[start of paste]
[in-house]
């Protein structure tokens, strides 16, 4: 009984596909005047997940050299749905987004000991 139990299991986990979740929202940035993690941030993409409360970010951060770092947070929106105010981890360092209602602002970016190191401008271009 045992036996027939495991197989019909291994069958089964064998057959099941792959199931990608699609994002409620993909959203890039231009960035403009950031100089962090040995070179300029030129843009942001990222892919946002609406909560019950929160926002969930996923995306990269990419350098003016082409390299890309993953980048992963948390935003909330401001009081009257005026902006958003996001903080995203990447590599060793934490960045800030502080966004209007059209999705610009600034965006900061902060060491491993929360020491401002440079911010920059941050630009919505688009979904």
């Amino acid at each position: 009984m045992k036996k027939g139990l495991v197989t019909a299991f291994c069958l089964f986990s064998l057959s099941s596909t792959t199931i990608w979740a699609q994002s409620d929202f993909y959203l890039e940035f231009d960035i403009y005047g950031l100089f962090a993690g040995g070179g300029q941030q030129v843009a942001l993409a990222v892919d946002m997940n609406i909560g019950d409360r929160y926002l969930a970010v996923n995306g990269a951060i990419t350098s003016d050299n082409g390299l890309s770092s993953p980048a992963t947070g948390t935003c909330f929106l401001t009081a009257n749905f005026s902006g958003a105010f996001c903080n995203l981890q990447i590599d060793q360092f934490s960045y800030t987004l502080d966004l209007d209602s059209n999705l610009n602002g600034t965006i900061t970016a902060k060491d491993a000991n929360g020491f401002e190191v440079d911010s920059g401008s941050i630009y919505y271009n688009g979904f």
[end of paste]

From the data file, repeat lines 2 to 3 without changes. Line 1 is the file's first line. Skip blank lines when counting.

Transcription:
């Protein structure tokens, strides 16, 4: 009984596909005047997940050299749905987004000991 139990299991986990979740929202940035993690941030993409409360970010951060770092947070929106105010981890360092209602602002970016190191401008271009 045992036996027939495991197989019909291994069958089964064998057959099941792959199931990608699609994002409620993909959203890039231009960035403009950031100089962090040995070179300029030129843009942001990222892919946002609406909560019950929160926002969930996923995306990269990419350098003016082409390299890309993953980048992963948390935003909330401001009081009257005026902006958003996001903080995203990447590599060793934490960045800030502080966004209007059209999705610009600034965006900061902060060491491993929360020491401002440079911010920059941050630009919505688009979904």
């Amino acid at each position: 009984m045992k036996k027939g139990l495991v197989t019909a299991f291994c069958l089964f986990s064998l057959s099941s596909t792959t199931i990608w979740a699609q994002s409620d929202f993909y959203l890039e940035f231009d960035i403009y005047g950031l100089f962090a993690g040995g070179g300029q941030q030129v843009a942001l993409a990222v892919d946002m997940n609406i909560g019950d409360r929160y926002l969930a970010v996923n995306g990269a951060i990419t350098s003016d050299n082409g390299l890309s770092s993953p980048a992963t947070g948390t935003c909330f929106l401001t009081a009257n749905f005026s902006g958003a105010f996001c903080n995203l981890q990447i590599d060793q360092f934490s960045y800030t987004l502080d966004l209007d209602s059209n999705l610009n602002g600034t965006i900061t970016a902060k060491d491993a000991n929360g020491f401002e190191v440079d911010s920059g401008s941050i630009y919505y271009n688009g979904f």